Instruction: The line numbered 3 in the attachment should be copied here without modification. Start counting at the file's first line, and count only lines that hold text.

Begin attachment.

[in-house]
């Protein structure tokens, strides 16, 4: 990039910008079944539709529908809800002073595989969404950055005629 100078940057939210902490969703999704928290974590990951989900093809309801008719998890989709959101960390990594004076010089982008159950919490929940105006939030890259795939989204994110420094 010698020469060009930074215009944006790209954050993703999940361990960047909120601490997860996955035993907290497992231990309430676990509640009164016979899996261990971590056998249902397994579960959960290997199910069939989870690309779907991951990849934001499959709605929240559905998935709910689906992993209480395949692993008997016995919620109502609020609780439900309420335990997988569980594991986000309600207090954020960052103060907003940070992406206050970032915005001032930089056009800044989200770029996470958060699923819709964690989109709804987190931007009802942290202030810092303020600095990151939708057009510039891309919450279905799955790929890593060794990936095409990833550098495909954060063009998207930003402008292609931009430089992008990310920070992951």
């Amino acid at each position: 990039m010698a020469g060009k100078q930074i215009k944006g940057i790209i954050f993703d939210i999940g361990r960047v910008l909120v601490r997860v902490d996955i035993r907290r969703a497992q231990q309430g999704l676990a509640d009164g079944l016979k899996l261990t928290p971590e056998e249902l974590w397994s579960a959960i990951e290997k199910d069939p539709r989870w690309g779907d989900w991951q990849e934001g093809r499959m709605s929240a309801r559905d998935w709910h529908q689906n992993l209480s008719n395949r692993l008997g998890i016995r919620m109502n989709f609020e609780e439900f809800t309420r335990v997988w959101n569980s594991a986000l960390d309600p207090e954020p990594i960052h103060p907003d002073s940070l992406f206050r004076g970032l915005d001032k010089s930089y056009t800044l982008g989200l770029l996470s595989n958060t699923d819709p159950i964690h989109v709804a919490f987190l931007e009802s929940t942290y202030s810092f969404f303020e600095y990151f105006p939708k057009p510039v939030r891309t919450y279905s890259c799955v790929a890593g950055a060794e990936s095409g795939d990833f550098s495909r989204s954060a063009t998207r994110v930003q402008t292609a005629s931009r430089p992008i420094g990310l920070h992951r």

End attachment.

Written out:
């Amino acid at each position: 990039m010698a020469g060009k100078q930074i215009k944006g940057i790209i954050f993703d939210i999940g361990r960047v910008l909120v601490r997860v902490d996955i035993r907290r969703a497992q231990q309430g999704l676990a509640d009164g079944l016979k899996l261990t928290p971590e056998e249902l974590w397994s579960a959960i990951e290997k199910d069939p539709r989870w690309g779907d989900w991951q990849e934001g093809r499959m709605s929240a309801r559905d998935w709910h529908q689906n992993l209480s008719n395949r692993l008997g998890i016995r919620m109502n989709f609020e609780e439900f809800t309420r335990v997988w959101n569980s594991a986000l960390d309600p207090e954020p990594i960052h103060p907003d002073s940070l992406f206050r004076g970032l915005d001032k010089s930089y056009t800044l982008g989200l770029l996470s595989n958060t699923d819709p159950i964690h989109v709804a919490f987190l931007e009802s929940t942290y202030s810092f969404f303020e600095y990151f105006p939708k057009p510039v939030r891309t919450y279905s890259c799955v790929a890593g950055a060794e990936s095409g795939d990833f550098s495909r989204s954060a063009t998207r994110v930003q402008t292609a005629s931009r430089p992008i420094g990310l920070h992951r």